Dare we Trust our Processes to the Cloud? | DCR Workforce Blog

Dare we Trust our Processes to the Cloud?

cloud computingOn August 14th, many development teams which relied on Microsoft’s Visual Studio Online to manage their complex project deliveries must have groaned ‘Nightmares are made of this!’ when the service suffered more than a 5 hour outage. The unprecedented blackout (though followed by acandid apology and explanation from Microsoft) once again brings the very concept of moving one’s computing processes to the cloud – under a cloud!

Cloud computing could take different forms like Information-as-a-service (IaaS) Platform-as-a-service (PaaS) like Windows Azure, and Software-as-a-Service (SaaS) like DCR’s Smart Track Vendor Management System. Undoubtedly, businesses enjoy great advantages when they move their data and processes from their in-house servers to a hosted provider.

Some of the primary advantages of making the move to the cloud are that:

  • You do not need to pay high license, installation and maintenance fees to run the program of your choice; you just need to pay a monthly or yearly fee for accessing the program and using it on the service provider’s servers.
  • Access to pay-per-click applications in the cloud as well as storage for your data makes it possible to save money on making huge, avoidable capital investments into hardware and software. The cloud eliminates the pain of updating an outdated computing infrastructure to accommodate a new application.
  • The program and data will be accessible online to multiple users, any time and irrespective of their location. This is encouraging companies which have a small number of actual IT users to look at cloud computing services as a highly viable alternative to having their own IT infrastructure and team.
  • Teams can share project related data, information and even work on the same project simultaneously or at different times (depending on their location on the globe) and enjoy flexible work options, scalability on demand without affecting their performance and the end result. Perhaps all businesses may not achieve immediate scalability on demand in an in-house operation of a similar process.
  • An important and probably indirect benefit with adopting cloud computing services is that your data files are safe in the cloud and accessible from other locations in the event of any man-made threat or natural disaster affecting your physical location, offering you business continuity and disaster recovery with minimal effort or investment.

Of course, like all good things, the naysayers will point out the possible flip side.

  • Transitioning to a new way of working could be a cause for concern.
  • Any down time to the cloud computing service could affect the client’s performance and even business operations.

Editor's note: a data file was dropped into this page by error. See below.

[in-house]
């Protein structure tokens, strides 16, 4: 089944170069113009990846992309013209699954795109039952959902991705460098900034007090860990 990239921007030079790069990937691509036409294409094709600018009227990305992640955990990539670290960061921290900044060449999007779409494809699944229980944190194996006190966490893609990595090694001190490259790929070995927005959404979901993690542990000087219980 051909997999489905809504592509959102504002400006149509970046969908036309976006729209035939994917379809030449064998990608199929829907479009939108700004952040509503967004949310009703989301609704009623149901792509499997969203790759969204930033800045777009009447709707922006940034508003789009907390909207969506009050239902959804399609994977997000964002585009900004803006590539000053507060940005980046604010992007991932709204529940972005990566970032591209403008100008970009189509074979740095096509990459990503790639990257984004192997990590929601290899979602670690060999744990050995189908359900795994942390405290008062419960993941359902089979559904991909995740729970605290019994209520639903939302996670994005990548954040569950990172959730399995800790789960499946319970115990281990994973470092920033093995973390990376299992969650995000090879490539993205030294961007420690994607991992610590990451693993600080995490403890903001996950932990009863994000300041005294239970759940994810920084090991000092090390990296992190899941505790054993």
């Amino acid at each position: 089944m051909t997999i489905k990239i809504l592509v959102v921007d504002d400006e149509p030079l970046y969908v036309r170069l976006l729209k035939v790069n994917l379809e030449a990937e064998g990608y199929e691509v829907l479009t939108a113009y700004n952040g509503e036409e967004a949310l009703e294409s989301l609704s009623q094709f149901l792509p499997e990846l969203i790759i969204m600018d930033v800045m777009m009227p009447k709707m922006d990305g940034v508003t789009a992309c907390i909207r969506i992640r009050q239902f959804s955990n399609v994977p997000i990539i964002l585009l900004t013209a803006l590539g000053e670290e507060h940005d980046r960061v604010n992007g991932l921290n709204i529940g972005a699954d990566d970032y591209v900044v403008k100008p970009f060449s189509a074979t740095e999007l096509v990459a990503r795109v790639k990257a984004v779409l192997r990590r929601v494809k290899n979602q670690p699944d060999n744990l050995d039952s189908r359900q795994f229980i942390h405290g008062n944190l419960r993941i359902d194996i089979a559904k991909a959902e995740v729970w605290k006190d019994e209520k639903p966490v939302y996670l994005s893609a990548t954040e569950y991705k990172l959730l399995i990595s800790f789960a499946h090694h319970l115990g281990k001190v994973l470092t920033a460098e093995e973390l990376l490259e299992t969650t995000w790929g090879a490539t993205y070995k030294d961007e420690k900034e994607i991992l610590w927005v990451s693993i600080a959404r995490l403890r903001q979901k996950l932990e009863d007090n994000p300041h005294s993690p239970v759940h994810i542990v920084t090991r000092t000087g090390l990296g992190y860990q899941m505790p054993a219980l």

• Among the most frequently voiced of the concerns is the security offered to your data as well as protection from any virus attacks.
  • Higher costs of providing internet access for all users of the data on the cloud.
  • Assured access to real time data at any given time.
  • Ownership of and access to all data when the decision is made to move the application back in house or to another provider.

When you are signing up a SaaS-based application, look into these things:

  • Where will the application be hosted? Is a reputable hosting company being used?
  • How often is your data backed up?
  • Does the hosting site automatically have back-up sides in case of a disaster?
  • Is data encrypted when communicated?
  • What is in place to control data access?
  • Who will implement your application? What are their qualifications?
  • What is the availability history of the application and the hosting service being used? Can they provide audits or other evidence?
  • How often is the hosting environment audited? Is the audit performed by a recognized third party auditing firm? Can you see a copy of the results of the last audit?

Clearly, cloud-based computing has proven to provide great benefits over traditional client/server applications. Uses can expect greater access, reduced costs, and higher availability. However, all SaaS, IaaS and PaaS vendors do not adhere to the same standards.

Clichéd as it may sound; the proof of a pudding is always in the eating. In the case of service providers, you will gain invaluable insight by looking at their track record. One litmus test would be to see if any of their previous customers jumped ship for reasons known/unknown. Ask for references, and follow up with specific questions regarding reliability, availability and security. Read online reviews. These simple steps will ensure a “peace of mind” approach to cloud computing.

The content on this blog is for informational purposes only and cannot be construed as specific legal advice or as a substitute for competent legal advice. They reflect the opinions of DCR Workforce and may not reflect the opinions of any individual attorney. Do contact an attorney for advice specific to your issue or problem.
Lalita is a people/project manager with extensive experience in operations, HCM and training and development across industries like banking, education, business consulting, BPO and information technology. She believes in a dynamic approach to life and learning as change is the only constant.